A Legal Analysis of Tiger King, Episode 2: “Cult of Personality”
May 12, 2020
Chaos continues for Joe Exotic’s attorney. After explaining insurance coverage issues to Mr. Exotic, next I would discuss why he should consider having his guests sign a liability waiver and release.
Why can’t a tiger become an herbivore? Because a tiger cannot change its stripes. All tigers – except maybe lovable icons Tony and Tigger – have bad days. Bad days with a live-action big cat can be downright awful when a tiger bites the literal hand that feeds. Although Mr. Exotic offers his guests a ticket refund or raincheck the day a tiger attacked one of his employees, what liability might G.W. Zoo face if a guest were mauled instead? The answer could depend on whether the zoo’s guest signed a waiver and release.
As general counsel to G.W. Zoo and Mr. Exotic, I would explain the value of having guests sign a waiver and release that surrenders their rights to sue for an accident caused by the zoo’s negligence. Of course, the waiver and release would not protect the zoo from reckless or intentional conduct.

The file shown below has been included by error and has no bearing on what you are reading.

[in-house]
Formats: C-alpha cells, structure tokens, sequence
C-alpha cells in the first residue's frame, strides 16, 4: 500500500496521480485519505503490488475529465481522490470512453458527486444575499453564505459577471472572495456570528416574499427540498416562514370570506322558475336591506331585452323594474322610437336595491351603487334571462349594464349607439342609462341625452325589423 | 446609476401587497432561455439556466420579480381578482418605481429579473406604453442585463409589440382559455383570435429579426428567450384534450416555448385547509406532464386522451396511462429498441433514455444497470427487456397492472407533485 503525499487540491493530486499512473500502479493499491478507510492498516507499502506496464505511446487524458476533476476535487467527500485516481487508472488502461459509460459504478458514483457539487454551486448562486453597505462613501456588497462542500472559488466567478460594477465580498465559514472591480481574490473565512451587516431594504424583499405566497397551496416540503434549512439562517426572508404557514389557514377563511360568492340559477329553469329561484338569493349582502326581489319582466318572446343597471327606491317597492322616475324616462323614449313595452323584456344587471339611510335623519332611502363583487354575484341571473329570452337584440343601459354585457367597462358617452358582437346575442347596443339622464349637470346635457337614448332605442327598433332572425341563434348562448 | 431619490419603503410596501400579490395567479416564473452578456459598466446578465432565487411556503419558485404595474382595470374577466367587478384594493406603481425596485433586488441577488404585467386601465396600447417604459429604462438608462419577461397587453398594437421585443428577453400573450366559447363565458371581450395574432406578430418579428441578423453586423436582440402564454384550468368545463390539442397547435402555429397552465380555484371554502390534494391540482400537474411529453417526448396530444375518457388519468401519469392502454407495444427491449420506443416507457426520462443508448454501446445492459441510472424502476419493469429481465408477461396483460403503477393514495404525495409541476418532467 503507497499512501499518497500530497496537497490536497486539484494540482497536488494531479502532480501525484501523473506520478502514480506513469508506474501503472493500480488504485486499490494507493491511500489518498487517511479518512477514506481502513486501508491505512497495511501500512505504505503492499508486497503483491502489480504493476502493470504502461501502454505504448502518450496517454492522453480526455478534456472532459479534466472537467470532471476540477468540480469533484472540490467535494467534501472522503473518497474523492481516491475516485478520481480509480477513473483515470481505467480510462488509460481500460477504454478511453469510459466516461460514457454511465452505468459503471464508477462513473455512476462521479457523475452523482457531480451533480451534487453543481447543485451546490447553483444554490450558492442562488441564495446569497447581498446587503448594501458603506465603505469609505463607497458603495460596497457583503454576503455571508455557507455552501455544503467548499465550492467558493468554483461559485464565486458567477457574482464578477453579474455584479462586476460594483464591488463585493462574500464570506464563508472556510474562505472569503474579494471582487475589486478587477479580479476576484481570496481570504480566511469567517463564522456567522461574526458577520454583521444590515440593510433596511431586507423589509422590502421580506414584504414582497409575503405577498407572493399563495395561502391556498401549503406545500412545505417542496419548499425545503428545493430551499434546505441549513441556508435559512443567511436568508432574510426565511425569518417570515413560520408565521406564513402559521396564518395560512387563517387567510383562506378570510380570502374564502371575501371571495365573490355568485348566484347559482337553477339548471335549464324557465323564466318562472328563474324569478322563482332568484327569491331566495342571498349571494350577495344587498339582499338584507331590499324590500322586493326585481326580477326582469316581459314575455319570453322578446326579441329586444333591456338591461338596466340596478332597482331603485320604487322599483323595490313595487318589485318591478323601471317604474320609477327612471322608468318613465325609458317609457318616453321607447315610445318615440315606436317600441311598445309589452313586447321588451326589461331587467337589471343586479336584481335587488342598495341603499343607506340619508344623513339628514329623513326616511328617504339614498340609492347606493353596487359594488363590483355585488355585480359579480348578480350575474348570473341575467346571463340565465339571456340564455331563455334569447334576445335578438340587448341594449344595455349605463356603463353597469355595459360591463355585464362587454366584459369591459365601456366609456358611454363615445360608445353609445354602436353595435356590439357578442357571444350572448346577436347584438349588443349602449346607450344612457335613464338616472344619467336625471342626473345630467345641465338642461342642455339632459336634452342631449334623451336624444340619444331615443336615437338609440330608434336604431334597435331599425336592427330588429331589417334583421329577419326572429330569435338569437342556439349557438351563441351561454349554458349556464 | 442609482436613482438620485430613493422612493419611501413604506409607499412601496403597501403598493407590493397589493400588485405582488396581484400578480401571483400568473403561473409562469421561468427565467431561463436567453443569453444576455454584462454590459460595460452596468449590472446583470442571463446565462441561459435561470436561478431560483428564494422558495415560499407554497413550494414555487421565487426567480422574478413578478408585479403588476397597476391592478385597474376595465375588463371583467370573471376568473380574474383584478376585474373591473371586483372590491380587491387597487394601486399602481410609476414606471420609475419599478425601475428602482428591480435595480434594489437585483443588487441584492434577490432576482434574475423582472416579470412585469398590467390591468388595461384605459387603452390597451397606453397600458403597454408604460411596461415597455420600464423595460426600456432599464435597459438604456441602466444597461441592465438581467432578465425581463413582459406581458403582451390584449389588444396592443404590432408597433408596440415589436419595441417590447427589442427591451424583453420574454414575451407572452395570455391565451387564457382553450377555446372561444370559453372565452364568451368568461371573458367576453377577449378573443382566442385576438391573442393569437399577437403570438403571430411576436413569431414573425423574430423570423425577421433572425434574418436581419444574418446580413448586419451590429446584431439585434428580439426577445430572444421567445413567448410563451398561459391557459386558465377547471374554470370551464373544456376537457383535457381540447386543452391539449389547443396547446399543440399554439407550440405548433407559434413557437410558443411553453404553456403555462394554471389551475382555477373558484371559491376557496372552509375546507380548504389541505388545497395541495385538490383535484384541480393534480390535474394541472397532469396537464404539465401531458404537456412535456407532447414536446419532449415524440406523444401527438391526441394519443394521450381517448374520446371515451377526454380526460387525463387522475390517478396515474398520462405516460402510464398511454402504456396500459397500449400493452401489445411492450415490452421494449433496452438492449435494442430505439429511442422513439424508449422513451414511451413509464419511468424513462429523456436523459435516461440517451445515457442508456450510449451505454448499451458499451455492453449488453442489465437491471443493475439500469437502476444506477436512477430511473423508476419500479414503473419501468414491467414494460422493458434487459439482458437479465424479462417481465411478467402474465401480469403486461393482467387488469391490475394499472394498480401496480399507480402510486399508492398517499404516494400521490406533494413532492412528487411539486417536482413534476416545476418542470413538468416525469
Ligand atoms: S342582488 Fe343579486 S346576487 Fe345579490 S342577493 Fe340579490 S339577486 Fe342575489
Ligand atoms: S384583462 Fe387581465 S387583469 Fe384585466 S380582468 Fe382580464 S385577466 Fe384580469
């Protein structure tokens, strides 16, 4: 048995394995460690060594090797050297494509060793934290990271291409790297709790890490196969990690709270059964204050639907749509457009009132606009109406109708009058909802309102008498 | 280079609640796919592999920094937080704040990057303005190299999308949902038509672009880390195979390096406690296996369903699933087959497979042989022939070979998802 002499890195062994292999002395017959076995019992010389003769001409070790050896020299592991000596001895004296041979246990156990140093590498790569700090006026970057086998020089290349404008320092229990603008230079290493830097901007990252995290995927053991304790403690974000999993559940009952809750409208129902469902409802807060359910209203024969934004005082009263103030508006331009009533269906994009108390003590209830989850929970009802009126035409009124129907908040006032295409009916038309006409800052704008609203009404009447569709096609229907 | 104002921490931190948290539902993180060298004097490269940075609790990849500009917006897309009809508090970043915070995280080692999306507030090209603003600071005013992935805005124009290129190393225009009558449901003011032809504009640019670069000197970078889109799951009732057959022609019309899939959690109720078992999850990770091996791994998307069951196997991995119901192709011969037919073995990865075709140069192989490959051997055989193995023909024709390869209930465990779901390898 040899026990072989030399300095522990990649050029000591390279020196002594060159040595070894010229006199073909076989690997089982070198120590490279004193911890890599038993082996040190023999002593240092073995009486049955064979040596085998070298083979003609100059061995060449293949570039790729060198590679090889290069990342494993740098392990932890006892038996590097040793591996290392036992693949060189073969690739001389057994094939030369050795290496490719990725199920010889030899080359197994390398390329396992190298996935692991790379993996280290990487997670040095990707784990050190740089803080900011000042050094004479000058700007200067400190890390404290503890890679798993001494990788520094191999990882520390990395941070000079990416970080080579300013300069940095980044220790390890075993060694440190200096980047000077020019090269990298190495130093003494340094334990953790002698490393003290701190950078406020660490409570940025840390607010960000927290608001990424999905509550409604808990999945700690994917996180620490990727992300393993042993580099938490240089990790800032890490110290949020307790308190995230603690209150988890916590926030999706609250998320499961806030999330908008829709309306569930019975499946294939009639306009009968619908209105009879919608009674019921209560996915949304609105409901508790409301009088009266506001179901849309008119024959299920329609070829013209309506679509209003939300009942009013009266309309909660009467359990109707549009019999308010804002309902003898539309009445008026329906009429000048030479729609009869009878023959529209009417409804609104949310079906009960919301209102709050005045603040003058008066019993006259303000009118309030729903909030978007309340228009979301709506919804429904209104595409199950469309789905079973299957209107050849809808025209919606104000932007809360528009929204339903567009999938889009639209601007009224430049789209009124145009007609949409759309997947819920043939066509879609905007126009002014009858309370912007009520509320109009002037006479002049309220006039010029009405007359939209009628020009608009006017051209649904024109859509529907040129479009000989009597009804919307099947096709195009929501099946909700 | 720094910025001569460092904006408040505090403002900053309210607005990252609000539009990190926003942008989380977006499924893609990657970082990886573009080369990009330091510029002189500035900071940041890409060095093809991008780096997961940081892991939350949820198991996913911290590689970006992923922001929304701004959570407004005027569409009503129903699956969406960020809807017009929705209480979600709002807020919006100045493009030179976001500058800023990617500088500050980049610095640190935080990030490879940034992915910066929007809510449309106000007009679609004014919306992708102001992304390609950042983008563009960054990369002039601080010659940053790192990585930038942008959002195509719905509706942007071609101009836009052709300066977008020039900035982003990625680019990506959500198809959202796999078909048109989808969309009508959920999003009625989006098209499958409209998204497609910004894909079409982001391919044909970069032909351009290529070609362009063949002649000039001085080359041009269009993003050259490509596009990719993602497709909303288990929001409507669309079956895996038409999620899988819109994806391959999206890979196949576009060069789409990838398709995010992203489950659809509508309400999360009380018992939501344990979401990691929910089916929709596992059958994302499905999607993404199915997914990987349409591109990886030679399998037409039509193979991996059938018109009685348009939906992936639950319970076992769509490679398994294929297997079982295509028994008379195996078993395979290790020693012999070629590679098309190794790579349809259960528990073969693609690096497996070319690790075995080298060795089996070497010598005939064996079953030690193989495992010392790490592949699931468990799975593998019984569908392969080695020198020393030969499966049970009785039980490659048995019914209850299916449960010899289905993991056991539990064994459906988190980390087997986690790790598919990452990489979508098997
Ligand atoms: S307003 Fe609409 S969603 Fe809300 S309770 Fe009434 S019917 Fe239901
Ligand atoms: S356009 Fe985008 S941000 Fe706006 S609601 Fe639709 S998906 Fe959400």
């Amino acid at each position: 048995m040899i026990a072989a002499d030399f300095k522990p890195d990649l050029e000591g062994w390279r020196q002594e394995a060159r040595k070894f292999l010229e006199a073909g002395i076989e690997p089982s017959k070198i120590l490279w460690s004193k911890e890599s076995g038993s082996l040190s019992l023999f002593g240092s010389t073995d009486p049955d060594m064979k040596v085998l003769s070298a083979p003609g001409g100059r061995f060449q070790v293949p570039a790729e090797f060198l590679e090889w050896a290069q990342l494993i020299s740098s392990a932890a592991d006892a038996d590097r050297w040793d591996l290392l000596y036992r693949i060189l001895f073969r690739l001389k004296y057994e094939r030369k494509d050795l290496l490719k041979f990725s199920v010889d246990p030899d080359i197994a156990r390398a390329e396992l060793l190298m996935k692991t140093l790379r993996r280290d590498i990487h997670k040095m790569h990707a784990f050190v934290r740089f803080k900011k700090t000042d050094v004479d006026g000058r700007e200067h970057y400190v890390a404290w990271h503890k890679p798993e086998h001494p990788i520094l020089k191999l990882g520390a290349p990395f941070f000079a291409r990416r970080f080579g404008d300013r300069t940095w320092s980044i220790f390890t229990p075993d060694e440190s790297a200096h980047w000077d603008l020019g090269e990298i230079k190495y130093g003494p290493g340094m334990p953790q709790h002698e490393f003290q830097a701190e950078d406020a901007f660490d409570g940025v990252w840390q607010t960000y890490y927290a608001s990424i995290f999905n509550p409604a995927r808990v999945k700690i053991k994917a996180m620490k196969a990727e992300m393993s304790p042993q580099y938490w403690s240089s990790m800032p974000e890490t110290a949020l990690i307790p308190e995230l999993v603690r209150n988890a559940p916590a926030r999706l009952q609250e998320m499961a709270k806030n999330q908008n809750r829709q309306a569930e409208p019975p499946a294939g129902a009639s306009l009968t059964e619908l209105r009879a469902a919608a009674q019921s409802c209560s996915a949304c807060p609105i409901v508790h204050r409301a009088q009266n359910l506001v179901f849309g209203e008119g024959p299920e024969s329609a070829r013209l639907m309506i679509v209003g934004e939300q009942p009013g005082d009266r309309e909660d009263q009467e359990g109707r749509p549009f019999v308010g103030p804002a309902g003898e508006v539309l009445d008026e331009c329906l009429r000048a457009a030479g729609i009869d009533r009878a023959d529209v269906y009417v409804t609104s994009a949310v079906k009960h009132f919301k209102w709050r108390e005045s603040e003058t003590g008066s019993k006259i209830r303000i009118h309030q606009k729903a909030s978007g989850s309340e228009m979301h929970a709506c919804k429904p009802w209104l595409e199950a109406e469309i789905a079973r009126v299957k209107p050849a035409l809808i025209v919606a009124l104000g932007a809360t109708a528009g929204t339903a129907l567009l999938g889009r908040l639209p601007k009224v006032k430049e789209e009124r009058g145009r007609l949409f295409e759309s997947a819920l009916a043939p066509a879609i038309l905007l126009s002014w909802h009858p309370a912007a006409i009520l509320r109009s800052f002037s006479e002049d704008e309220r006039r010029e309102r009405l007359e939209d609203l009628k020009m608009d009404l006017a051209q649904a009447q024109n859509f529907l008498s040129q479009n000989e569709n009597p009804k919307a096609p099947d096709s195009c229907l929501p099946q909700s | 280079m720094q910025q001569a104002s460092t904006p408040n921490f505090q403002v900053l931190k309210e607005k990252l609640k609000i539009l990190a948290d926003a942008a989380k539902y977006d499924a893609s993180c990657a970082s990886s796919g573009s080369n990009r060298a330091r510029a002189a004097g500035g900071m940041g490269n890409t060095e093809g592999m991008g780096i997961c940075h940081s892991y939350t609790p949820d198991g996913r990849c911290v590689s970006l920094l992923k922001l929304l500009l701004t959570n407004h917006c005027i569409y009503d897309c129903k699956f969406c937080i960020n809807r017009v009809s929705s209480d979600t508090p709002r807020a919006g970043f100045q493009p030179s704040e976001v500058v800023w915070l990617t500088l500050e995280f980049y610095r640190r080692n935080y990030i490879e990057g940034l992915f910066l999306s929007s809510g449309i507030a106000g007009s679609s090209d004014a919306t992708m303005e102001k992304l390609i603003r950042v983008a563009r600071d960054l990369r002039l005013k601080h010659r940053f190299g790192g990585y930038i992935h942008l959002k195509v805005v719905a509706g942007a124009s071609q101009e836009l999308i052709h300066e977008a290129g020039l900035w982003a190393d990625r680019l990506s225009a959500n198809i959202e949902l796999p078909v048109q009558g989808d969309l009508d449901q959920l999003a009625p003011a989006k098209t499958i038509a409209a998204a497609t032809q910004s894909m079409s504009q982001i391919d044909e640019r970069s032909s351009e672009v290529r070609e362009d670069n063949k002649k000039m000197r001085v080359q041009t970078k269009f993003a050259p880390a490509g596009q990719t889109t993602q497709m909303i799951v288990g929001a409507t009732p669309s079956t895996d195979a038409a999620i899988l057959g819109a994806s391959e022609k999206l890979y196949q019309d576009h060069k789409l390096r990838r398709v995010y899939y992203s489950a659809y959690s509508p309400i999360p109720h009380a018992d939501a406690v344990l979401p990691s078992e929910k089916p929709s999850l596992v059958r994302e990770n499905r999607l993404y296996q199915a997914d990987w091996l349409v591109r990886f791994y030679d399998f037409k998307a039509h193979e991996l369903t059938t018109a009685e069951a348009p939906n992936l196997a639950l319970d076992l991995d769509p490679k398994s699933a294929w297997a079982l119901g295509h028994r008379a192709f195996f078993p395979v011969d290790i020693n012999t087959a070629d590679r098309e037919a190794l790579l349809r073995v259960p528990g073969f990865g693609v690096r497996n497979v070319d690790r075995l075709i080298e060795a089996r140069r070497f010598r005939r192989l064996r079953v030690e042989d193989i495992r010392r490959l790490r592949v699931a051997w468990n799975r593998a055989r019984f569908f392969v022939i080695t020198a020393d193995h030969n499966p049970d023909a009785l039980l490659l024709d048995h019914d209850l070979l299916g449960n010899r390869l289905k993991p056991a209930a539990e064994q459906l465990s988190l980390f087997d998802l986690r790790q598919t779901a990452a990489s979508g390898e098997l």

So, for example, imagine that Carole Baskin buys a ticket to the zoo and executes a waiver and release. If Mr. Exotic intentionally pushes her into a tiger cage where she is mauled, the release will likely not be enforceable. However, if Ms. Baskin trips and falls in the zoo’s gift shop while shopping for a new pair of tiger-print underwear, the waiver and release might be enforceable against her personal injury claim.
Liability waivers must be clear to be enforceable. Although, Mr. Exotic’s lyrics in “I Saw a Tiger” are pure poetry, he should rely upon counsel to write a liability waiver. Also, it’s important for Mr. Exotic to understand that a waiver executed on behalf of a minor might not be enforceable under certain circumstances. For instance, in Florida, pre-injury liability waivers signed on behalf of children in a commercial context are generally not enforceable.
Don’t be like Joe. If you need help understanding general liability waivers (especially in this time of coronavirus reopening), please feel free to contact Thomas K. Rinaldi, a.k.a. the “Attorney Ordinary,” in Florida or Joshua O’Neill in New York.